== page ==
Stripped Bare - Jennifer de Leon
10 June 2016, The Studio, Grey Lynn, Auckland
Reviewed by Merenia Gray
Tonight I viewed Jennifer de Leon in the flesh – for the first time, having read reviews and seen photos of her work over the last 30 years. I am humbled by her solo performance of two works Stripped Bare and Grace in her home studio in Grey Lynn.
Her near nudity in her solo work Stripped Bare, is arresting, almost alarmingly so. Yet there is reason for her immaculate tautness. She is a perfectionist in a now ageing body.
Her perfect technique is a binary fundament of her strength. Her body goes into striking poses; handstands and bridges, which are transformed to reveal her ritual of precarious athleticism. Classical technique is clean, lines are deliberate to center her roots. The veins in her arms are pumped with her passion.
Her bird like movements, darting beady eyes and coy smile hide a tiger or panther that I can sense lies beneath her downward glare. Her body is an instrument that is finely tuned as if it is a manifestation of her life’s work. The motor is still humming at an incredible pace. Her instrument is held together with bone, ligament and tendon and some true grit - all of which is revealed in every movement, which has been prescribed to add meaning to her story. Her spine – tahuhu – that carries her DNA is supported by the most intricate trapezius I have ever seen.
The backbone of her whare is her studio upstairs. The stark functionality of the structurally engineered beams in her studio hold her ceiling up as much as Jennifer’s work is the life blood of her whaanau. Her daughter is collecting koha at the door where we take our shoes off. Her son is on AV. Her personal welcome to the audience mentions an inner strength, which “ does not come from me”, it is from an outer force. I believe her.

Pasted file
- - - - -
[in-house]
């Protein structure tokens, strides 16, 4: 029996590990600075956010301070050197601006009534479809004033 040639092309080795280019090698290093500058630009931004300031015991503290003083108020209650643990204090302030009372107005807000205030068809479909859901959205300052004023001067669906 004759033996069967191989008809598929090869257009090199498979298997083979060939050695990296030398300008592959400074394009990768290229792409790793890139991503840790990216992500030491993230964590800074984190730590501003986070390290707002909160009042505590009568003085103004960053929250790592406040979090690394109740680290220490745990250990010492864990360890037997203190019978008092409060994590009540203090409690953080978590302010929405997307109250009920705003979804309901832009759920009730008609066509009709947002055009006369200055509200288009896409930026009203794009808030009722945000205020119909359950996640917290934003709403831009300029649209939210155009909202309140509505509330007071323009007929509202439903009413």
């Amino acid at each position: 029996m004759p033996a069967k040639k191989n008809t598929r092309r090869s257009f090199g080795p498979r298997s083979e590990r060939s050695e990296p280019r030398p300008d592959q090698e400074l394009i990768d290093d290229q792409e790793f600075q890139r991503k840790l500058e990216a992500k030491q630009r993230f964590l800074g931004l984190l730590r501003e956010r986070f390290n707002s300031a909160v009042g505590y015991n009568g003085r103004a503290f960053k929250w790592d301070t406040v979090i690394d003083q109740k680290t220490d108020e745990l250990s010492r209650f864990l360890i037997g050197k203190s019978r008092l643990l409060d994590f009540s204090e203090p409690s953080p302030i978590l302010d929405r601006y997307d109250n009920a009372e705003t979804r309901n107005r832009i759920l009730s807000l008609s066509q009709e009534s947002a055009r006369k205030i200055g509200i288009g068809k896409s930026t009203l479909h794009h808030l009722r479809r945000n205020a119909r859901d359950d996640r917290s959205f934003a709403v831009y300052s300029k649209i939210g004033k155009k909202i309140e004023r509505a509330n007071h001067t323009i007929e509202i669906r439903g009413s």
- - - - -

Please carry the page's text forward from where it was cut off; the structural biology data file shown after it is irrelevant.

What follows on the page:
Every movement is driven from not just virtuosity but also from her faith.
Communion. Dancer, Watcher. She is stripped
Youth is beauty.
Jennifer’s beauty is inherent in her bone structure and mana, which are her anchor. There is a lot to be learnt from her strength. Mana is a gift from the gods and it is also gained from wisdom and experience, from giving birth and nurturing our own – even if they rebel. Providing, providing, until there is nothing left but an empty shell that relies on the spiritual warrior to deliver the next meal or class.
Stripped Bare is timeless and I would love to see it also performed on one of our master’s; Kilda Northcott and Mia Mason spring to my mind.
Now that she is clothed, is she any more clothed
is she any more covered.
Is she any less
This is a work that needs to be seen and is the antithesis of grace. Harsh garage soundscape, her body is like a drug addict hanging out for her next fix. Trembling, searching, retrieving. This is no walk in the park.
Track pants and hair loose – Mia Mason again…. You need to see this woman dance. There is no perfection in this work –it is a stark contrast to Stripped bare.
Where does grace come from?
Her body is her temple and through the cathartic process of ridding her demons, she stumbles upon – Grace. The world, or at least Jennifer’s is at peace. Balance and harmony and communication with ancestors are perfectly poised and reach a conclusion of satisfaction…for now.
These works need to be photographed and videoed and kept in our archives. Jennifer belongs to be honoured for longstanding commitment to dance in Aotearoa.
She is a true taonga, whose friends sometimes come with her or often they go in the other direction. What does accompany Jennifer in her solo journey of life and dance is most certainly, grace.